KELSEY: There’s an extreme, caricature element to who these people are, obviously, but how much of yourself do you relate to these characters?
ARMISEN: Very much so, because even though they look kind of different than us, there are aspects of them that come out very easily. It’s kind of surprising when that comes out, but, we don’t talk that differently than the characters, really. I suppose Peter and Nance, you know the sort of syrupy couple… I don’t know how much I’m like Peter. Oh my god, I’m talking—it’s so pretentious to talk about your character! But I don’t know if I’m usually so as easygoing.
KELSEY: Do you have a favorite character to play?
ARMISEN: Yeah. There’s this one, Gavin, who has a recording studio. That one’s my favorite. It’s based on a guy I know named Woody who has a recording studio in Los Angeles and I just like the whole idea that he’s a recording studio guy.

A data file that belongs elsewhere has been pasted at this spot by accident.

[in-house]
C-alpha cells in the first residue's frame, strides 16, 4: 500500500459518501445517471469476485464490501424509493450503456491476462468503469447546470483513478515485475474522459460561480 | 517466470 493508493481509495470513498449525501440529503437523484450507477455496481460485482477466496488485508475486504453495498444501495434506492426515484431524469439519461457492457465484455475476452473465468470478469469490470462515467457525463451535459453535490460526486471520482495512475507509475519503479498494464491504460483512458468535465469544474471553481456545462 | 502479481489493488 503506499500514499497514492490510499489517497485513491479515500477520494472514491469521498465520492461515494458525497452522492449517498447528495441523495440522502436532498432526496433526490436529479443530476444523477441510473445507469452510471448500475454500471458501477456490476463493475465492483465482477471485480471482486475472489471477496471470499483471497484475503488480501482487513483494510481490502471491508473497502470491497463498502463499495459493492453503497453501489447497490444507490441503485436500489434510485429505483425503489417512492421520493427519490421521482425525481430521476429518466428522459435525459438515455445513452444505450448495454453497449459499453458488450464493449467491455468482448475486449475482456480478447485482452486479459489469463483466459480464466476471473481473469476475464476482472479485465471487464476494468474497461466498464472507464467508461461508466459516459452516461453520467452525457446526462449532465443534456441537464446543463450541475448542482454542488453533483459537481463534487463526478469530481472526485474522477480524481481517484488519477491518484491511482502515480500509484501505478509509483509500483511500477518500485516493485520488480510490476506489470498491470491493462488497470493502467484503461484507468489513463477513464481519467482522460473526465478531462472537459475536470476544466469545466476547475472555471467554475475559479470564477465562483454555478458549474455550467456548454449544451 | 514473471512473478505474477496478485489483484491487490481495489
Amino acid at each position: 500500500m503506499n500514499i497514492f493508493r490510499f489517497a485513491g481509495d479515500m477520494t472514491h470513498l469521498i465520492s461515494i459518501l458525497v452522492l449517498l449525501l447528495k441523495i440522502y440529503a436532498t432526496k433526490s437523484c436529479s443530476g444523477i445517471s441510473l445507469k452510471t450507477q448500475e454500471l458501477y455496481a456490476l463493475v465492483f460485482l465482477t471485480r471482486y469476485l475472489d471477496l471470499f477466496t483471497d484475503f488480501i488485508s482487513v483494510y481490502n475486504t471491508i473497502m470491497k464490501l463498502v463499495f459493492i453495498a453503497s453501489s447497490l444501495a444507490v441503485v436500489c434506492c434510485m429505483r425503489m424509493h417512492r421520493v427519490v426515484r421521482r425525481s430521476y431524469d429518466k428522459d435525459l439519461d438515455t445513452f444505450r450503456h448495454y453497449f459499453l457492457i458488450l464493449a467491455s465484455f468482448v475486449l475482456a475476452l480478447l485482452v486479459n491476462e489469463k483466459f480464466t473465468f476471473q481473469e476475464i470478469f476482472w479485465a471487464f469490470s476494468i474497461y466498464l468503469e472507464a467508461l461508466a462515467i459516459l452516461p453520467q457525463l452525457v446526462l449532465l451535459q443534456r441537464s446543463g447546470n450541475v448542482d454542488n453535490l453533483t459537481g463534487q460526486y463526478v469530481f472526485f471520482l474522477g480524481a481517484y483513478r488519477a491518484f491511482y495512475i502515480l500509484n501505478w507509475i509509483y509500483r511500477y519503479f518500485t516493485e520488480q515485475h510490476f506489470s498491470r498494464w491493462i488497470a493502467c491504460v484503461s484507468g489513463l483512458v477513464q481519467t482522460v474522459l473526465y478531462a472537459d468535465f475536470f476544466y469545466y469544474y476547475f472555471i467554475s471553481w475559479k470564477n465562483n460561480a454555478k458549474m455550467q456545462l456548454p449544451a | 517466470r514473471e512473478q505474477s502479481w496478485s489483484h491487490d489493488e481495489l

KELSEY: And I’m sure you must find the wardrobe to be quite transformative.
ARMISEN: Oh, yeah. There are times where, because write so many sketches, we don’t know what the character is. So we just tell wardrobe, “Look, we don’t know what this is, and can you just put something together for it?” And then they find something and then we go, “Oh that’s who it is! Greeeat.”
KELSEY: I can only imagine what some of those wardrobe exchanges must be like. Like, what is the creative process of getting the perfect crust punk outfit with a rabbit accessory?
ARMISEN: That’s like Christmas because we write it out, you know, we try to describe it to them, like, “Hey, you know those crusty punks, those people the travelers, you know?” And then we describe it and we come here to prep, “You know they’ve got dreads.” And then show up with what it is and I’m like, “What!” And there’s things that I notice, you know, sometimes crusty punks have little studs in their jeans and I’m like, “Oh, yes, I didn’t notice that! Exactly.” And then like backpacks and pants and stuff hanging.